Does exercising in different temperatures have any effects on performance? Does cold weather cause more muscle cramping?
Thank you for the very interesting question. In fact, the more I researched this question, the more intriguing it got. When the question was first posed, it only made sense to me that there would be marked differences in performance based on the temperatures at which the athletes were asked to perform in. The reality is that the temperature had little or no effect on performance. There were many studies done with many different types of athletes. The best studies that we could find were done on Olympic cyclists. The findings of these studies showed that there were little if any variable effects on performance based on changes in temperatures.
Before delving into the studies themselves, we should look at the different physiological methods of heat dissipation by the body. The body will dissipate heat by radiation, conduction, convection and evaporation. Radiation of heat means that our body will give off heat if they are in an environment that is cooler. Radiation is the biggest way we lose heat in a normal environment. Conduction has to do with heat transfer directly from one object to another. In other words, if you were immersed in cold water your body would conduct heat to the cooler water. This method is not usually an issue unless you were in water or you had a large surface area of your body on something that was cooler. Convection is a measure of heat loss that deals mostly with wind or currents of air. The faster the current of air or wind, the cooler it is to our bodies, and the more heat that will dissipate. The last way to dissipate heat is through evaporation. Our sweat is produced and is released through the skin. The sweat is then evaporated in the air causing a cooling effect.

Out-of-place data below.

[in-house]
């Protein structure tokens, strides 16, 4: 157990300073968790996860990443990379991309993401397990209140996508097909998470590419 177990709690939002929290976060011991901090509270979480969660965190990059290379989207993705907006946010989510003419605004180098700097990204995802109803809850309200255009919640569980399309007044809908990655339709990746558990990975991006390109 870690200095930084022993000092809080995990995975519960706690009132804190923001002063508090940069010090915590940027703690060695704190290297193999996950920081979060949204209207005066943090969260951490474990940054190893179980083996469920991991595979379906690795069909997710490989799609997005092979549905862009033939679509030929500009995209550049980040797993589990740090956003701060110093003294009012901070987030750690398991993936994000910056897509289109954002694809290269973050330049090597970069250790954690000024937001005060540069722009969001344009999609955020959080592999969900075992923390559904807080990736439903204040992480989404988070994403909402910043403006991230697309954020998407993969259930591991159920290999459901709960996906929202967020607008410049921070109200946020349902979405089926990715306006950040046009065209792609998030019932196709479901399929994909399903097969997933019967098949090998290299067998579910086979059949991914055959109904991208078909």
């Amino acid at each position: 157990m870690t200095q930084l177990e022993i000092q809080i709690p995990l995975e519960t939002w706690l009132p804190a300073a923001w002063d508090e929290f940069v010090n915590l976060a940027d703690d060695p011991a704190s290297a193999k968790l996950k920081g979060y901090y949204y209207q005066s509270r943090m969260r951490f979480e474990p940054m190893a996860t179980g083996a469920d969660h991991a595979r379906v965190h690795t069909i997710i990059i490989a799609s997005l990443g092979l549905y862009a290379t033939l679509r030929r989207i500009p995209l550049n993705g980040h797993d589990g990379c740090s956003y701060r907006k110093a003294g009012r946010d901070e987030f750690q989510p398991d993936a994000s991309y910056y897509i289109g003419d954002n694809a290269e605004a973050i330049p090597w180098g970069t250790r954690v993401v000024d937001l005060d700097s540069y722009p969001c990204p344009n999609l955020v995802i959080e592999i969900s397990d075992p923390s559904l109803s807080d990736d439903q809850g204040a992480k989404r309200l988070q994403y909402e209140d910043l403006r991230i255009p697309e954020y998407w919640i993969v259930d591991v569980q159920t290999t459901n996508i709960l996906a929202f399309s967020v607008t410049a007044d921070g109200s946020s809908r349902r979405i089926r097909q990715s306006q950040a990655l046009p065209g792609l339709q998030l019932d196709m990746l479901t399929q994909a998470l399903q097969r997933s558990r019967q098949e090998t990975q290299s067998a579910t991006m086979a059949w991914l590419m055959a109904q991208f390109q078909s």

When the body is cold there will be a decrease in peripheral circulation. This decrease in circulation can cause a numbness or pain in the extremities. So, the answer is yes, it is more likely to cramp when performing in the colder weather. As far as in the heat, there would need to be more than one type of heat dissipation unavailable to affect the athlete in any way. When temperatures rise, the body is still able to dissipate heat through evaporation into the air by convection if you were running or biking, etc. The problems arise when there are no ways available to dissipate heat. When the temperature is above 98 degrees, the humidity is over 90 percent, there is no wind and you don’t have anything cool to put on you, there can be problems. The temperature is the same as your body, so radiation does not work effectively. High humidity in the air makes it difficult for the sweat to evaporate. The lack of wind cuts down on the convection and if there are no cool objects around it is challenging to dissipate the heat through conduction. This is when people can get seriously debilitated or even die. Although this situation can be dangerous, there were still no studies we could find that showed the athlete’s performance decreased at all. There were many studies showing that the athlete perceived him or herself as working harder when the temperatures had changed. This perceived exertion was not consistent with heart rate increases or performance issues.
In recap, temperature does not impede performance, but it can make athletes think they are working harder, and in extreme cases, it can make an event much more dangerous to the participants.
- Armstrong LE (1998). The induction and decay of heat acclimatization in trained athletes. Sports Medicine 12, 302-312.
- Hopkins W (2002) Little effect of training in the heat. Sport science 6, sportsci.org.